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y definition, the contemporary art world is constantly evolving. The number of artists represented by the everexpanding local gallery scene reflects an increasingly diverse artistic community. Below is a sampling of some of the newest artists added to gallery rosters. The recent opening of River Bend in the Dallas Design District brings a concentration of galleries to yet another part of this thriving area. In March, 214 Projects inaugurated its space with Emmanuel Van der Auwera: White Noise, presented by Brussels-based Harlan Levey Projects. Erin Cluley Gallery relocated to this center the following month, presenting installations by Chul-Hyun Ahn and Catherine MacMahon, both of whom are new to her program. MacMahon’s use of thread and steel rods references traditional women’s work and craft, an aspect that drew Cluley to the series. In addition to these artists, Cluley shows work by Riley Holloway and Taylor Barnes. River Bend also includes the first to brave the new area, James Cope’s AND NOW, which opened with work by Oto Gillen this April. Sisters Hannah and Hilary Fagadau mounted a sneak peek of 12.26, their forthcoming fall gallery, in the farthest corner at Dallas Art Fair in April—a booth fairgoers had to be persistent to find. And found they were. Works by Gracie DeVito, featured in Patron’s previous issue, were all but gone prior to the evening’s Preview Benefit. Miya Ando and Caroline Andrieu are the fresh faces added to The Public Trust’s programming. Their representation coincides with the gallery’s new space on Irving Boulevard. In the past year on Monitor Street, Galleri Urbane welcomed Danielle Lawrence, Liss LaFleur, and Benjamin Terry to their exhibiting artists. Lawrence deconstructs conventional painting elements by deftly reassembling stretcher bars, canvas, and paint to create an entirely new language of art making. Other materials, such as paper and clay, are often incorporated, blurring the line between painting and sculpture. Next door, Liliana Bloch Gallery brought Pedro Velez, Simón Vega, Alicia Eggert, and Nathalie Alfonso to her lineup. Bloch’s exhibitions often present deeply intellectual perspectives. Such is the case with Nathalie Alfonso, the first performance artist to enter Bloch’s stable. Bloch is drawn by the way Alfonso can use her body as a medium and the social justice concerns addressed in her work. While Holly Johnson Gallery maintains a relatively fixed stable of artists, in the past year she has brought Stuart Arends and Eric Cruikshank to her program. Johnson has long admired the small cube-like structures for which Arends is known. After visiting the artist in his studio in New Mexico, Johnson decided to bring his previously unseen watercolors to the gallery. Though she has been a fixture on the DFW art scene for decades, it has been some time since Sherry Owens has had local gallery representation. She, along with Steven Charles, are the newest artists at Cris Worley Fine Arts. Worley is drawn to the purity that Owens brings to her sculpture, fashioned from her signature crepe myrtle branches. On Dragon Street, Craighead Green Gallery recently began representing the work of Rebecca Shewmaker, Otto Duecker, and Jeff Uffelman. Shewmaker intricately stitches her sewn landscapes, giving them a jewel-like quality. At Mary Tomás Gallery, Shawn Saumell’s shimmering surfaces, achieved through a nontraditional use of photography, belie his explorations of environmental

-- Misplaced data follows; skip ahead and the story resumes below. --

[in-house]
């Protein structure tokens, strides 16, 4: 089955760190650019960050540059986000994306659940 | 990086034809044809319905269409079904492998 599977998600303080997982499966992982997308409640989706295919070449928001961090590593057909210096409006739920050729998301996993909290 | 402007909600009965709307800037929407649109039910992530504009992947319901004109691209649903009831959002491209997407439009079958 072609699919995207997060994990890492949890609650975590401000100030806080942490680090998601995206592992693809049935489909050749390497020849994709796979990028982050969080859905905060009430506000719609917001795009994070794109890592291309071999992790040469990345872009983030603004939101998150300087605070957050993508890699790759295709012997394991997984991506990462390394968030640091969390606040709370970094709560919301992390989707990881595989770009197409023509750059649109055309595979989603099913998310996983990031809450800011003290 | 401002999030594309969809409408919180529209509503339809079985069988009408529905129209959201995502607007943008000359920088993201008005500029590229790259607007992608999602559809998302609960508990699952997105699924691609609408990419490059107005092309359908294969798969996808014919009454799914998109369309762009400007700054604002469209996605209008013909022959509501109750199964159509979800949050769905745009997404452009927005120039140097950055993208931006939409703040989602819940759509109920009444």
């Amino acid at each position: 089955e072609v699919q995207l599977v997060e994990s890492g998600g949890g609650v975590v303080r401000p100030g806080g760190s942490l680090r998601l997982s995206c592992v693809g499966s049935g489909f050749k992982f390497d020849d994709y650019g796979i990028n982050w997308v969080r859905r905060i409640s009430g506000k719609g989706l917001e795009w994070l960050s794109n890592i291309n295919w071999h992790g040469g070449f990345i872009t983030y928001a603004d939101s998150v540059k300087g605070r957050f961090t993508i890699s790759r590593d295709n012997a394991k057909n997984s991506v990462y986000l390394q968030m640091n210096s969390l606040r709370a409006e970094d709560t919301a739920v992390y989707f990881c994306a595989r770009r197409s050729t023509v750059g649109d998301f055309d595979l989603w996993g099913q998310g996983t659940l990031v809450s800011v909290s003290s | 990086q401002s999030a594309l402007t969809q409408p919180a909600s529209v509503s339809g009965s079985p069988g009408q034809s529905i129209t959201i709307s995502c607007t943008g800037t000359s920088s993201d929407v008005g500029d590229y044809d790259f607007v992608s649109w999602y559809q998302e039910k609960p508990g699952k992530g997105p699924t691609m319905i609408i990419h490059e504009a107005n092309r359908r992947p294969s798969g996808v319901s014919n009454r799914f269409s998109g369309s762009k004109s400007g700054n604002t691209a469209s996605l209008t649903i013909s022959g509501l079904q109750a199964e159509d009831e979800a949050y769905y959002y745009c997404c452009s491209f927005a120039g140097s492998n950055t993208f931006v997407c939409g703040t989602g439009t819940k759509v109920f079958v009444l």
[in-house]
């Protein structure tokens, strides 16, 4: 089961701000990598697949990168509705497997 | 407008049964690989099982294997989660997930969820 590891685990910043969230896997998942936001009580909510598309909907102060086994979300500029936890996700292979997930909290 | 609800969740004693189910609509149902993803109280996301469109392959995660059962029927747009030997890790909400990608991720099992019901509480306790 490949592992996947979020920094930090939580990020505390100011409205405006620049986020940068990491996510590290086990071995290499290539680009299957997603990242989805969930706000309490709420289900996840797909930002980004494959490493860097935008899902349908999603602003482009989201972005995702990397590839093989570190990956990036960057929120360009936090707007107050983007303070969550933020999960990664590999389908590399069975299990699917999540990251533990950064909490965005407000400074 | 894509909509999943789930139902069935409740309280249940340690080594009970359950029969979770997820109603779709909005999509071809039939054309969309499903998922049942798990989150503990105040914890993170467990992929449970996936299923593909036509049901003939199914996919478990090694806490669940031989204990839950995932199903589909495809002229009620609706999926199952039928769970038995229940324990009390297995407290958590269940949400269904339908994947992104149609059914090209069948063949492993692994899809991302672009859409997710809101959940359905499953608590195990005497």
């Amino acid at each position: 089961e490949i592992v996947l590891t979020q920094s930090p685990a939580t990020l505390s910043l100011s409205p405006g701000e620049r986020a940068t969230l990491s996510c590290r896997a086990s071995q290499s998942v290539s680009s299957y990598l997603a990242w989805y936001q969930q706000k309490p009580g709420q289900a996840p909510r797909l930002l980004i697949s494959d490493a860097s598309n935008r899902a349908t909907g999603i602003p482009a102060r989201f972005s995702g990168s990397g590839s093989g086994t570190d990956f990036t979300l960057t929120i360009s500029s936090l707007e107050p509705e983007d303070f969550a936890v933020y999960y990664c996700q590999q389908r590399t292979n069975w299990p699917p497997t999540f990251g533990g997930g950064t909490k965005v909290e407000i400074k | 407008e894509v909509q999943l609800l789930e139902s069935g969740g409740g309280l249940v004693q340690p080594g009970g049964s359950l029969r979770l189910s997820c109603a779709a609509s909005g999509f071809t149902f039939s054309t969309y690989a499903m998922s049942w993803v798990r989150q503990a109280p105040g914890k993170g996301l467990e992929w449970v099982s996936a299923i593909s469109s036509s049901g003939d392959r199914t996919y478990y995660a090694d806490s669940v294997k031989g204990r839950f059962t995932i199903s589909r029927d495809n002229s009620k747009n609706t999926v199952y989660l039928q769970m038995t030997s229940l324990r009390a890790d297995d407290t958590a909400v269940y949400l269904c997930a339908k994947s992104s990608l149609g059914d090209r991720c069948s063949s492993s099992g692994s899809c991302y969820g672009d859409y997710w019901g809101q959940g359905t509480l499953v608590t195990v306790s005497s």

Stuart Arends, Stanza del Amore 26, (side view), 2016, 15 x 9 x 4.25 in., courtesy of Holly Johnson Gallery; Nikola Olic, Blue Green Mile, 2016, photograph, courtesy of the artist and Afterimage Gallery



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